Friday, March 18, 2011

How do you say “AAARRRGGGHH” auf deutsch?

If a cat cries miau, miau and person yells Aua! when he stubs his toe, what German sound should I make when I want to SCREAM?
I'm no Edvard Munch, but I think I at least captured my fondness for purple wigs
Now, you may be asking yourself what this Ami in Munich has to be frustrated about. I’ll admit I have little to complain about these days, what with not having to work at the moment and living in Europe.

But residing in a land where your language skills are (depending on the day) somewhere in between those of a half-baked pretzel and a four-year-old can have its ups and downs.

Today, for example, was no red letter day in my quest for German fluency – unless of course that red letter is a big, fat F (for those not familiar with the A-F grading style, that’s failing…miserably).

It was another one of those days where it seemed like every question I asked in my German class elicited something like: Haben wir das nicht schon in Kapitel Blah Blah gelernt? (English translation: Didn’t we already learn that in chapter blah blah?)

Just half way through the lesson, I was beginning to think that any question with enough audacity to leave my mouth hole would be met with a similar response:

Me: Entschuldigung, I seem to have bitten my pencil in half and am unfortunately chocking on the eraser. Would you be so kind as to perform the Heimlich maneuver
Response: It’s pronounced HEIM-lich! Didn’t we already learn the proper syllabification?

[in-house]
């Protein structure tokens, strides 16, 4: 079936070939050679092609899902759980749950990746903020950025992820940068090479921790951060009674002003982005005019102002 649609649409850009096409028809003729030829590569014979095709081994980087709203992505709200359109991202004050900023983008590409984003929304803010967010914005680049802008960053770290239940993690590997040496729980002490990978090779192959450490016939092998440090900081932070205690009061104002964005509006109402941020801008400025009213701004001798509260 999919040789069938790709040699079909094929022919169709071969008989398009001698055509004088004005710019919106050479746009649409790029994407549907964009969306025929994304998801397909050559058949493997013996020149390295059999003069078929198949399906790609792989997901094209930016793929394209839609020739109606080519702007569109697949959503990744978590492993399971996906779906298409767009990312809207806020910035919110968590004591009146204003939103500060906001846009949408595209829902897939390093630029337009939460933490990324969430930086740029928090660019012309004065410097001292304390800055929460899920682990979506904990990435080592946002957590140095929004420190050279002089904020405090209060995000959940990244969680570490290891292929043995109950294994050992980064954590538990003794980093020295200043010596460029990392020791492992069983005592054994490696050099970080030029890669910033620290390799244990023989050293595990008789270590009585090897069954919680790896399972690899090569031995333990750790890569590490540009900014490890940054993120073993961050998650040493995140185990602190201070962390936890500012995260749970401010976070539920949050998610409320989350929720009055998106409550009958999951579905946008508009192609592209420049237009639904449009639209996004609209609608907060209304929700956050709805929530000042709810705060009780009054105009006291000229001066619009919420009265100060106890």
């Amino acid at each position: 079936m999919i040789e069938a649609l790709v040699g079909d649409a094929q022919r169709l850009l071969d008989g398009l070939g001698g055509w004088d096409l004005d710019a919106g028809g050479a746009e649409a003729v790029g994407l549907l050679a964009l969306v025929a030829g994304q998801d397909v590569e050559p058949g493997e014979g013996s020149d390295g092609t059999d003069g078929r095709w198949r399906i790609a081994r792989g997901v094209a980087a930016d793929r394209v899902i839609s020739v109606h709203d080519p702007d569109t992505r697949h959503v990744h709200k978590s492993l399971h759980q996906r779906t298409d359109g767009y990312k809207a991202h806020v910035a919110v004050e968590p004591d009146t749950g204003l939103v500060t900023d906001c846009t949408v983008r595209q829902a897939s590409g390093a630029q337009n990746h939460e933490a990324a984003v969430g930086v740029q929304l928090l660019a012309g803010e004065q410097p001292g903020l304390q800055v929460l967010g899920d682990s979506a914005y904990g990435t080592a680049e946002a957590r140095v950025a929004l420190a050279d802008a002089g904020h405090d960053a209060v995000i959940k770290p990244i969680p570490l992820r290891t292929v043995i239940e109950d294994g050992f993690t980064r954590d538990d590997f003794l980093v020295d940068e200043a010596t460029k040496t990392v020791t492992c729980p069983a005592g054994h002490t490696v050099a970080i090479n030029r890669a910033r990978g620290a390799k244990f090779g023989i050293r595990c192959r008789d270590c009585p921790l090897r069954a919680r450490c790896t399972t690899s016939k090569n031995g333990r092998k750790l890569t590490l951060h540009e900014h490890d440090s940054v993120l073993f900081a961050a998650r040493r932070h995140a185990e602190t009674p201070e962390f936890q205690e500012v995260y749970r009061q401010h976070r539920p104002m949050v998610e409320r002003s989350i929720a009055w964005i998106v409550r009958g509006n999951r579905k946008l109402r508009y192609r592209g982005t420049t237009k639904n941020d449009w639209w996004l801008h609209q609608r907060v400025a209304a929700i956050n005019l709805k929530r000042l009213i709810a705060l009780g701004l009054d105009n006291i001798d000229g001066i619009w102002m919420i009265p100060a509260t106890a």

Okay, okay, so now I’m just being snarky. But on days like this, I get the feeling I’m condemned to a life of toddler-speak and charades.

On the other hand, perhaps I would do better to stop complaining, and open my textbook instead.  Good advice from the more articulate, English-speaking side of my brain. Of course, the immature four-year-old, German-speaking side thinks watching cartoons and eating chocolate might be a better solution. Guess which one the rest of me is going to side with?

8 comments:

  1. If you wanted to verbalize your frustration in Bavarian, here are 2 that I use:
    1. Herrgottsa....! (hairgoatsah)
    2. Zefix (tsay FEEX)

    Hope this helps. :)

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  2. Haha, I sooo know how you feel. I actually feature German cuss words every Friday on my blog (I know, mature, haha) so you might want to check it out! I hope you have a less stressful weekend!

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  3. I long to be able to speak German like a 4 year old. I have honestly listened to the little tiny ones at the Kita and thought "Man, what I wouldn't give to be able to speak like that!".

    I feel your frustrations. Ach, manno!

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  4. Oh, I know what you mean. I wish there were a "like" button on blog posts...I would be clicking it right now! Hang in there!

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  5. Heavens, what a snarky class you have! If you are at the 4 year old level now, you are far ahead of where I was after being here longer. And I'm not certain I will ever speak as well as I hear or read, but at least understanding comes. After the pain:-).

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  6. I know. Exactly. How. You feel. Good language vibes coming right atcha from over here.

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  7. Watching cartoons in German could be both language and a frustration reliever. I so remember the frustration of trying an immersion class of Italian. I get frustrated when I cant communicate and they correct everything. Though it took me many years to learn German. Keep at it.

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